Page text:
Buying property overseas varies from continent to continent, with many different terms and conditions, so it pays to do your homework. “How hard can it be?” you ask. The answer to this is “it isn’t” – as long as you are made aware and advised correctly on the buying procedure from start to finish.
Making a decision to purchase a property abroad is a big step. While some people invest their money in a dream second home to possibly retire to, or for use as a holiday home, others buy to let for financial reasons.
These different investment examples may fulfil different needs but they still need to be achieved through the same channels in order to avoid a traumatic experience at an unexpected and sometimes unaffordable cost. This can put people off investing in the future especially if buying abroad for the first time.
Investing in property abroad for the first time is extremely exciting. However, if you do not understand the language or the buying laws of the country it can be difficult.
When I purchased my first property abroad this was a problem, so I sought assistance closer to home and from meeting my property consultant to receiving the keys it took just five painless weeks, making it an enjoyable experience. The reason this was made possible was because I dealt with professional people who understood my needs and made sure I received experienced and honest advice. So I was confident in what I was doing. In turn I gained knowledge and experience to give me a head start next time.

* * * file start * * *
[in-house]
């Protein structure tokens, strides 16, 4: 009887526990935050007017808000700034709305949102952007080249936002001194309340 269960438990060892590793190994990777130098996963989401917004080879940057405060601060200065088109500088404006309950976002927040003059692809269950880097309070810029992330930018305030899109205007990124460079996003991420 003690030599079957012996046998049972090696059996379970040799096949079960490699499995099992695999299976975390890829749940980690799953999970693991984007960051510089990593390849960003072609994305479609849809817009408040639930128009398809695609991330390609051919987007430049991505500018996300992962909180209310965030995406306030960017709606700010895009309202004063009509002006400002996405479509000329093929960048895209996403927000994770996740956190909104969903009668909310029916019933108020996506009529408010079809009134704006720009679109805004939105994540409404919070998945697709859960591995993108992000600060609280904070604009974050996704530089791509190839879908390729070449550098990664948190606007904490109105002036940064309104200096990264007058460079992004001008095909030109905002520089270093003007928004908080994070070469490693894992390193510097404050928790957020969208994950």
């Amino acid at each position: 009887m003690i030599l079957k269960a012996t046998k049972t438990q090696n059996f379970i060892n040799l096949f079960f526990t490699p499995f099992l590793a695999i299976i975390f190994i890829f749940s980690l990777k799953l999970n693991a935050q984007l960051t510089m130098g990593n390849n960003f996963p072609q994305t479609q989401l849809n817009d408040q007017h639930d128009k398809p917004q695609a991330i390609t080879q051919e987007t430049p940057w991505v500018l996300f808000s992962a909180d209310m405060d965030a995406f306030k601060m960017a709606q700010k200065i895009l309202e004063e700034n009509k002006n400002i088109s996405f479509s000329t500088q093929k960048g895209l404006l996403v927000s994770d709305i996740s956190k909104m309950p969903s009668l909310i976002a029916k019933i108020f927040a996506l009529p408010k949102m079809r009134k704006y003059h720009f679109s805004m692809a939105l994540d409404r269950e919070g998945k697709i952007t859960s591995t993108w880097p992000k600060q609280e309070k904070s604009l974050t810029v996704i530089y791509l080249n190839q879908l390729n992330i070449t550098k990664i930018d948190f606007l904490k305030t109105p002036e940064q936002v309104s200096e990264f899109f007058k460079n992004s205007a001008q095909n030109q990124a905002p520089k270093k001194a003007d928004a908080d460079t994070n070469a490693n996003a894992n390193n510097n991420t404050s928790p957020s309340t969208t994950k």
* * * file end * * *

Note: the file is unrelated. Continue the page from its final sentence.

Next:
Firstly it is important to look at your finances to ensure you have enough money to put down the initial deposit. Payment structures will vary from country to country but generally a holding deposit of either five or 10 per cent is needed. Once you have reserved the property, you will need to comply with the developer’s payment structure. If you require a mortgage, you would be strongly advised to apply for it with a bank that complies with where you are buying. As long as these procedures are explained the process will be straight forward.
Buying overseas is more often than not very different to buying in the GCC, with the majority of Europe working within an established and mature legal system regarding the property market. You will generally receive a draft contract from the seller’s solicitor to read through thoroughly and sign once happy with the terms and conditions.
After this is done and all parties acting on your behalf are doing everything they can, you will share the same enjoyable experience as many other people whose dreams have become a reality.
-- Adam Partridge is the International Sales Manager of Sherwoods Independent Property Consultants
Seek local advice before you buy property overseas